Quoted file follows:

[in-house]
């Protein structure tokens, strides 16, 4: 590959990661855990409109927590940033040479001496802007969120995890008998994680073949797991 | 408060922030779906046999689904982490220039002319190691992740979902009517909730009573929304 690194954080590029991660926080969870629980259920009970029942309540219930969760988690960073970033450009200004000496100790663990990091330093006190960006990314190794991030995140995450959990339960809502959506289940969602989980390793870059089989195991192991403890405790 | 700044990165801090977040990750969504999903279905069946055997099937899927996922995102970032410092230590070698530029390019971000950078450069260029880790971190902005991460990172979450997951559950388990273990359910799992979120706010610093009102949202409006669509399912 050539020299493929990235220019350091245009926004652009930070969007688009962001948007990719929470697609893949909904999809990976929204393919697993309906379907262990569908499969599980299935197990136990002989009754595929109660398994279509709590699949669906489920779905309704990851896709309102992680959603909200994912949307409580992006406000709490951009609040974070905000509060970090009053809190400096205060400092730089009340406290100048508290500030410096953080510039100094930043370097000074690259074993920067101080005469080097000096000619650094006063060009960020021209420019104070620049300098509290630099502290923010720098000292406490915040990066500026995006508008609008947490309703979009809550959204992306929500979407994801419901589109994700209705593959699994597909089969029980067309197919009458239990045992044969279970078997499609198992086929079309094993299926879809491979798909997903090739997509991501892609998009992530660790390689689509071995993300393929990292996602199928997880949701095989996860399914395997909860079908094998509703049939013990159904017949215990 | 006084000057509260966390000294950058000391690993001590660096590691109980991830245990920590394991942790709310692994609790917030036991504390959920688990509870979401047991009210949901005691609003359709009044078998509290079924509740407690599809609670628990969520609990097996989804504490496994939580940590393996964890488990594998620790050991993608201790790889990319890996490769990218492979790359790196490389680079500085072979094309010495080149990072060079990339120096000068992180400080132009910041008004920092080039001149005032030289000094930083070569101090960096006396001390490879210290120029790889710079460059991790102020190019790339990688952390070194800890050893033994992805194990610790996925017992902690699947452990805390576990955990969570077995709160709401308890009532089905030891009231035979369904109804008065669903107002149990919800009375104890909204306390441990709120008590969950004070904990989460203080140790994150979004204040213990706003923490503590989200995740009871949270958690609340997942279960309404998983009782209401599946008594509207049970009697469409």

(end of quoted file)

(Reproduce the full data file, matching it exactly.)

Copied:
[in-house]
């Protein structure tokens, strides 16, 4: 590959990661855990409109927590940033040479001496802007969120995890008998994680073949797991 | 408060922030779906046999689904982490220039002319190691992740979902009517909730009573929304 690194954080590029991660926080969870629980259920009970029942309540219930969760988690960073970033450009200004000496100790663990990091330093006190960006990314190794991030995140995450959990339960809502959506289940969602989980390793870059089989195991192991403890405790 | 700044990165801090977040990750969504999903279905069946055997099937899927996922995102970032410092230590070698530029390019971000950078450069260029880790971190902005991460990172979450997951559950388990273990359910799992979120706010610093009102949202409006669509399912 050539020299493929990235220019350091245009926004652009930070969007688009962001948007990719929470697609893949909904999809990976929204393919697993309906379907262990569908499969599980299935197990136990002989009754595929109660398994279509709590699949669906489920779905309704990851896709309102992680959603909200994912949307409580992006406000709490951009609040974070905000509060970090009053809190400096205060400092730089009340406290100048508290500030410096953080510039100094930043370097000074690259074993920067101080005469080097000096000619650094006063060009960020021209420019104070620049300098509290630099502290923010720098000292406490915040990066500026995006508008609008947490309703979009809550959204992306929500979407994801419901589109994700209705593959699994597909089969029980067309197919009458239990045992044969279970078997499609198992086929079309094993299926879809491979798909997903090739997509991501892609998009992530660790390689689509071995993300393929990292996602199928997880949701095989996860399914395997909860079908094998509703049939013990159904017949215990 | 006084000057509260966390000294950058000391690993001590660096590691109980991830245990920590394991942790709310692994609790917030036991504390959920688990509870979401047991009210949901005691609003359709009044078998509290079924509740407690599809609670628990969520609990097996989804504490496994939580940590393996964890488990594998620790050991993608201790790889990319890996490769990218492979790359790196490389680079500085072979094309010495080149990072060079990339120096000068992180400080132009910041008004920092080039001149005032030289000094930083070569101090960096006396001390490879210290120029790889710079460059991790102020190019790339990688952390070194800890050893033994992805194990610790996925017992902690699947452990805390576990955990969570077995709160709401308890009532089905030891009231035979369904109804008065669903107002149990919800009375104890909204306390441990709120008590969950004070904990989460203080140790994150979004204040213990706003923490503590989200995740009871949270958690609340997942279960309404998983009782209401599946008594509207049970009697469409």